Bulldogs making a difference: Inclusion Collaborative State Conference

October 27, 2016 marked the beginning of the 3rd Annual Inclusion Collaborative State Conference. This two-day event, held at the Santa Clara County Office of Education in San Jose, California, hosted more than 360 in-person and 300 virtual participants. The theme for this year’s event was “Harvesting Equity for All Children and Youth: Inclusion through Integrated Services.” The conference presented an opportunity for participants to learn about evidenced-based practices for individuals involved in the care and education of children with and without disabilities -birth through high school. Kristin Brooks, first year doctoral student in the School of Education, served as a steering committee member and presenter for the event.

Sessions focused on building, enhancing, and sustaining inclusive practices in educational settings and community programs throughout the state. Her session topics included:

•                 Longitudinal Outcomes of Inclusive Practices

•                 Universal Design for Learning: Infusing the Guidelines into Our Daily Instruction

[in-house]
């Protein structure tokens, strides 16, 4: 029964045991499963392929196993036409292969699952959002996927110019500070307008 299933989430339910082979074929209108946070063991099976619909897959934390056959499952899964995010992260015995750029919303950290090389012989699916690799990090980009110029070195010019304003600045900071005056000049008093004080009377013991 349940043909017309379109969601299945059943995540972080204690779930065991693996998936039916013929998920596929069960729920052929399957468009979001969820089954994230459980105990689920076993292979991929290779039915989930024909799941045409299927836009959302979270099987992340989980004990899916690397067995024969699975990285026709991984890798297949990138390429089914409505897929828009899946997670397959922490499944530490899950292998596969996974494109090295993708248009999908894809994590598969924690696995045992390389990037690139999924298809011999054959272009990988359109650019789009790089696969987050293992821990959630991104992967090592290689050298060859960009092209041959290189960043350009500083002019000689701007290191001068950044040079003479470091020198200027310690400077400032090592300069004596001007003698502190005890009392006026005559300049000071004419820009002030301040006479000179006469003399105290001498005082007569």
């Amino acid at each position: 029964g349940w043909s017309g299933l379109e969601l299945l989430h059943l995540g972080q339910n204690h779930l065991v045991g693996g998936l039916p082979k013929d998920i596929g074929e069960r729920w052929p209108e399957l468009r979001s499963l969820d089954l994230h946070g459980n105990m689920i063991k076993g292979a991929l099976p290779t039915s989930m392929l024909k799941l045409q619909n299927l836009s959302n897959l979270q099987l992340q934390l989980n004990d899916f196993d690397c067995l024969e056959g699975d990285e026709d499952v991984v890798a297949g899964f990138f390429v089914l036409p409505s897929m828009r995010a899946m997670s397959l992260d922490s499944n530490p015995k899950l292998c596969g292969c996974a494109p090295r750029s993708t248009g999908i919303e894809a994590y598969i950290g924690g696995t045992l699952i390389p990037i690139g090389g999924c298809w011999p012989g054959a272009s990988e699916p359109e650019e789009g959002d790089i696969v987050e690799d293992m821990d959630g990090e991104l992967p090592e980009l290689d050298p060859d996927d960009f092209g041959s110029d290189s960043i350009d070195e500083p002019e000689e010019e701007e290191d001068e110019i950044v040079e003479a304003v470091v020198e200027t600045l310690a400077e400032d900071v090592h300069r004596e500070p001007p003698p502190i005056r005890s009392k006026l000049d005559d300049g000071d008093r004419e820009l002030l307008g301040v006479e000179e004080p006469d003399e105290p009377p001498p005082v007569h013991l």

•                 From Problems to Power: Collaboration Making a Real Difference with Implementation of a Multi-tier System of Support

Keynote speakers included Dr. Wendy Murawski, Dr. Ann Turbull, and Dr. Richard Villa who all gave powerful and motivational speeches on topics from co-teaching to social justice for marginalized learners. 


An event of this caliber demands passion, dedication and hard work. One cannot simply feel passionate about creating a social just education system to engender awareness and equity.

Improving the quality of life of diverse learners begins with the desire to acknowledge people as human beings.

Bringing advocacy to life demands organization and skillful planning. Brooks admits that preparations began an entire year before the conference. Needless to say that the committee involved in the planning has an acute passion for educational justice. The state conference had a grounding effect on the committee. Kristin affirms that the conference gave the committee a sense of purpose, and “was representative of the reasons why educators choose their careers.” Kristin hopes to inspire students in the School of Educations and is hopeful that colleagues from the University of Redlands will consider becoming members of the steering committee and respond to next year’s call for papers.